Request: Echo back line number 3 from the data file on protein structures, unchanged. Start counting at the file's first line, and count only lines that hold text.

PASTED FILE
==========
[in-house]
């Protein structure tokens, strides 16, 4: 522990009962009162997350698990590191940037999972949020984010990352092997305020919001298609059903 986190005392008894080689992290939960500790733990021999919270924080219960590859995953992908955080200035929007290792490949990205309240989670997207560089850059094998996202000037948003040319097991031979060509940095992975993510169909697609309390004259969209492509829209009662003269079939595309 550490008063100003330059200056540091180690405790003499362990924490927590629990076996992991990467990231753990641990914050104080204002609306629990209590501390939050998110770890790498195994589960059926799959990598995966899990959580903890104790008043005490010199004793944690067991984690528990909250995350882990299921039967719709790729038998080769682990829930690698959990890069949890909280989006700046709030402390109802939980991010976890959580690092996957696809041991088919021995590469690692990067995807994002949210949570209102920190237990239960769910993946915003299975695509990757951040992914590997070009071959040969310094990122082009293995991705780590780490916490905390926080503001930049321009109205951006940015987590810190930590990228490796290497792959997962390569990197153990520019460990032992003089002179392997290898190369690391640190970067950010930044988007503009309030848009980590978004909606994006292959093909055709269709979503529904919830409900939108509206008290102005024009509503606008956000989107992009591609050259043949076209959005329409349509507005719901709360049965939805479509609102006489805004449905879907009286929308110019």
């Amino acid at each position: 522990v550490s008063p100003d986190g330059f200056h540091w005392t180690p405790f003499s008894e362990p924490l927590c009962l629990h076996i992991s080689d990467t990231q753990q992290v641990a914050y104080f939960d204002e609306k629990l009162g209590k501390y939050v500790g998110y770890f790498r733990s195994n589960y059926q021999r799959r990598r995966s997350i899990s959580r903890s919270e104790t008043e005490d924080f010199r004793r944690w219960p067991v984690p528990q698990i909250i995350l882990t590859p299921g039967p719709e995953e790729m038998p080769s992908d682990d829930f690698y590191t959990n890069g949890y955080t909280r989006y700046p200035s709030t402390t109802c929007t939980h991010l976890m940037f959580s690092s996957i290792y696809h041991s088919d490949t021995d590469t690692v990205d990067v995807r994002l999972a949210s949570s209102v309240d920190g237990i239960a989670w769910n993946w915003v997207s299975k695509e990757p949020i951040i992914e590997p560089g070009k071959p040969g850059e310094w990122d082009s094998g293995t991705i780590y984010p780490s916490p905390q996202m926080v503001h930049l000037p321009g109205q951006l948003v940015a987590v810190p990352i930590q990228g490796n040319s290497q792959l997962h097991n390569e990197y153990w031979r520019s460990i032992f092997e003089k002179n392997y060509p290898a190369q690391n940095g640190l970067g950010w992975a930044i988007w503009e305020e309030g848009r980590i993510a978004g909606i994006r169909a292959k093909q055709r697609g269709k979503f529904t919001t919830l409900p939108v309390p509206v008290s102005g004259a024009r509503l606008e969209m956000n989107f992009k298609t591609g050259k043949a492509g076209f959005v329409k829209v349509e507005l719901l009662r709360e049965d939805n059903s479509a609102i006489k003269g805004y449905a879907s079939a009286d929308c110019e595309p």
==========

């Amino acid at each position: 522990v550490s008063p100003d986190g330059f200056h540091w005392t180690p405790f003499s008894e362990p924490l927590c009962l629990h076996i992991s080689d990467t990231q753990q992290v641990a914050y104080f939960d204002e609306k629990l009162g209590k501390y939050v500790g998110y770890f790498r733990s195994n589960y059926q021999r799959r990598r995966s997350i899990s959580r903890s919270e104790t008043e005490d924080f010199r004793r944690w219960p067991v984690p528990q698990i909250i995350l882990t590859p299921g039967p719709e995953e790729m038998p080769s992908d682990d829930f690698y590191t959990n890069g949890y955080t909280r989006y700046p200035s709030t402390t109802c929007t939980h991010l976890m940037f959580s690092s996957i290792y696809h041991s088919d490949t021995d590469t690692v990205d990067v995807r994002l999972a949210s949570s209102v309240d920190g237990i239960a989670w769910n993946w915003v997207s299975k695509e990757p949020i951040i992914e590997p560089g070009k071959p040969g850059e310094w990122d082009s094998g293995t991705i780590y984010p780490s916490p905390q996202m926080v503001h930049l000037p321009g109205q951006l948003v940015a987590v810190p990352i930590q990228g490796n040319s290497q792959l997962h097991n390569e990197y153990w031979r520019s460990i032992f092997e003089k002179n392997y060509p290898a190369q690391n940095g640190l970067g950010w992975a930044i988007w503009e305020e309030g848009r980590i993510a978004g909606i994006r169909a292959k093909q055709r697609g269709k979503f529904t919001t919830l409900p939108v309390p509206v008290s102005g004259a024009r509503l606008e969209m956000n989107f992009k298609t591609g050259k043949a492509g076209f959005v329409k829209v349509e507005l719901l009662r709360e049965d939805n059903s479509a609102i006489k003269g805004y449905a879907s079939a009286d929308c110019e595309p």